Your Success Plan @ Emmanuel College
At Emmanuel College, the journey of career development starts on day one. Faculty and staff guide students through a process of discovery in preparation for a lifetime of personal and career fulfillment, not simply a job after college.
We help students make connections — with the people and experiences that allow them to: explore academic interests; further develop leadership skills; build a résumé through internships, service-learning and involvement; broaden their horizons with study abroad, volunteer experiences and spiritual retreats; and become a vital part of the Emmanuel campus community.
A liberal arts and sciences education is an education of the whole person, offering a broad range of programs to explore — and the first year at Emmanuel College is about exploring.
Students are assigned to an Academic Advisor and a Career Advisor at Orientation and meet regularly throughout the year.
During the first year, both a Personal Mission Statement and Career Self-Assessment are begun which are focused on purpose, passion and goals.
The First-Year Experience (FYE) offers programming for the successful transition to college life through academic and co-curricular activities.
The First-Year Seminar explores the liberal arts and sciences through the theme of “Knowledge, Values and Social Change.” Small, discussion-based classes allow students to develop close relationships with classmates and faculty.
Through the curriculum/general requirements, student begin to develop the characteristics employers seek – strong written and oral communication skills, the ability to analyze and interpret data, and proficiency in solving problems critically and ethically.
The First-Year Focus Leadership Academy is just one leadership/involvement opportunity. There are 90+ clubs, organizations and activities on campus.
Involvement in Residence Life gives students access to programming focused on personal growth. Ninety-four percent of first-year students live on campus in the residence halls.
During the second year at Emmanuel, students are truly engaging in the life of the College. They’ve had a chance to explore academic interests and learn about the range of majors, minors and concentrations offered at the College.
Sophomores formally choose a major in the second semester and participate in the declaration ceremony (pinning); a faculty advisor is selected. There are more than 50 majors, minors and areas of study in the liberal arts and sciences offered at Emmanuel.
Collaborating with Academic Advising, the Career Center and International Programs, students seek and find ways to fit such experiences as study abroad and internships into their college plan. Opportunities are available to study in 80 countries.
Students complete the Personal Mission Statement and a first draft of their résumé.
Students take advantage of the Academic Resource Center by participating in writing workshops, gaining study and time management skills, engaging in peer tutoring and more.
Many activities are available which expand the mission of Emmanuel and the Sisters of Notre Dame, including Alternative Spring Break, retreats, service-learning and volunteering. Eighty percent of Emmanuel students participate in some type of community service.
As students become upperclassmen, the focus is building expertise, networks and résumés.
Juniors delve deeply into their chosen area of study and transition to the faculty advisor within the discipline.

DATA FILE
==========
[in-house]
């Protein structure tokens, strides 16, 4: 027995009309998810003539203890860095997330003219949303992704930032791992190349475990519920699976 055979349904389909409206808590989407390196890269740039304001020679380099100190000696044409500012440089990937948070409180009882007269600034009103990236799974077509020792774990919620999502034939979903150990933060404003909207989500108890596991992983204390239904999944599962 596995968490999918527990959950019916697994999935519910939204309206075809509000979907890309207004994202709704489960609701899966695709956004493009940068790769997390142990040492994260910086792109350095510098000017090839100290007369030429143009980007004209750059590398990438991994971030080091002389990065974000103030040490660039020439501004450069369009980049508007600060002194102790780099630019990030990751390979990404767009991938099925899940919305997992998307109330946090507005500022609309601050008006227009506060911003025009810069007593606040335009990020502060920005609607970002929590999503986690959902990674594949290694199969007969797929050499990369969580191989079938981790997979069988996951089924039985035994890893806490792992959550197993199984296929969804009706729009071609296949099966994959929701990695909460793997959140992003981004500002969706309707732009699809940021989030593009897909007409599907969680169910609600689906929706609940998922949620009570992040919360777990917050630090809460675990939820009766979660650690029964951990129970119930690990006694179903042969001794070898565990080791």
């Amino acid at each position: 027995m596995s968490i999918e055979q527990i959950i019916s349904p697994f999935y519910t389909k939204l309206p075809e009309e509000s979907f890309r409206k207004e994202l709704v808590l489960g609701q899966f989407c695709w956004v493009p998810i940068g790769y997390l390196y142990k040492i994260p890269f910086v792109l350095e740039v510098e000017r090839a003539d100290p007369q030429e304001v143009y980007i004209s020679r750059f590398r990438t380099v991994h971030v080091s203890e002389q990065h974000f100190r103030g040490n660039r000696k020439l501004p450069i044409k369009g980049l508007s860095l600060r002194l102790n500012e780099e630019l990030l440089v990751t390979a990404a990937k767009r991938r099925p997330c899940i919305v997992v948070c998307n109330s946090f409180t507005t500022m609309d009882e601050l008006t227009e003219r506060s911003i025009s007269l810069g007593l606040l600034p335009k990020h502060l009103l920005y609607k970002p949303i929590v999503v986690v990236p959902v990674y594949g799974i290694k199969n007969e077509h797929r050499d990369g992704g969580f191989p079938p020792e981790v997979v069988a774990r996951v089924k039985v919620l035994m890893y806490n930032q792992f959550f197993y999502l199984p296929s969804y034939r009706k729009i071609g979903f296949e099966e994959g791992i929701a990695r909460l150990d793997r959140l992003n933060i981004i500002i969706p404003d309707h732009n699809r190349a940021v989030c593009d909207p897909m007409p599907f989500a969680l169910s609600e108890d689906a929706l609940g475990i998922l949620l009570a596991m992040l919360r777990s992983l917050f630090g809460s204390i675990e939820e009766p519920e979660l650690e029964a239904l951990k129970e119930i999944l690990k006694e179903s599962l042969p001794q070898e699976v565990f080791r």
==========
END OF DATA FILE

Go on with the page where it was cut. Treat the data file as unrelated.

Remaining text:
Students study abroad often for a semester, but opportunities for global experiences are also available for a summer or even a week through faculty-led travel courses in Ireland, Australia, France, Italy, Spain, Greece, Belgium, India and South Africa.
The Career Center becomes an invaluable resource for alumni networks, résumé refinement, graduate school research and internship searches. Emmanuel’s HireSaints database gives students access to nearly 1,000 internship and job listings.
Juniors often conduct research on and off campus, publish creative writing and articles in journals and anthologies, and present at national conferences. During the summer 2013, 35 student scholars lived on campus as summer research fellows, working with faculty members from seven academic departments.
During the junior year, students apply for prestigious scholarships and fellowships. The Scholarship and Fellowship Committee offers guidance for applying for such opportunities as Fulbright, Marshall, Carnegie, Wilson and Truman.
Leadership roles available to juniors include positions as Orientation Leaders, Resident Assistants, retreat leaders, tutors and mentors. Graduates have shared that these experiences significantly contributed to their success, allowing them to develop key skills for the workplace.
The senior year begins the process of embarking on the future. The exploration, engagement and building for three years have resulted in senior status, and an exciting year is ahead.
Students continue to hone professional skills through networking, interview preparation and internships. Ninety percent of students participate in an internship/experiential work while at Emmanuel.
For those preparing for graduate school, the Academic Resource Center provides guidance for the application process and test requirements, while faculty members advise on programs that match interests and goals. Emmanuel graduates have recently been accepted to programs at Harvard University, Boston College, Cornell University, Dartmouth College, among others.
Seniors complete a capstone experience, which brings together the knowledge, skills and experience of the undergraduate liberal arts and sciences program.
Students often conduct extensive research with a member of the faculty, which is ultimately presented to the College community.
Seniors hold positions in student government, are athletic team captains and lead retreats.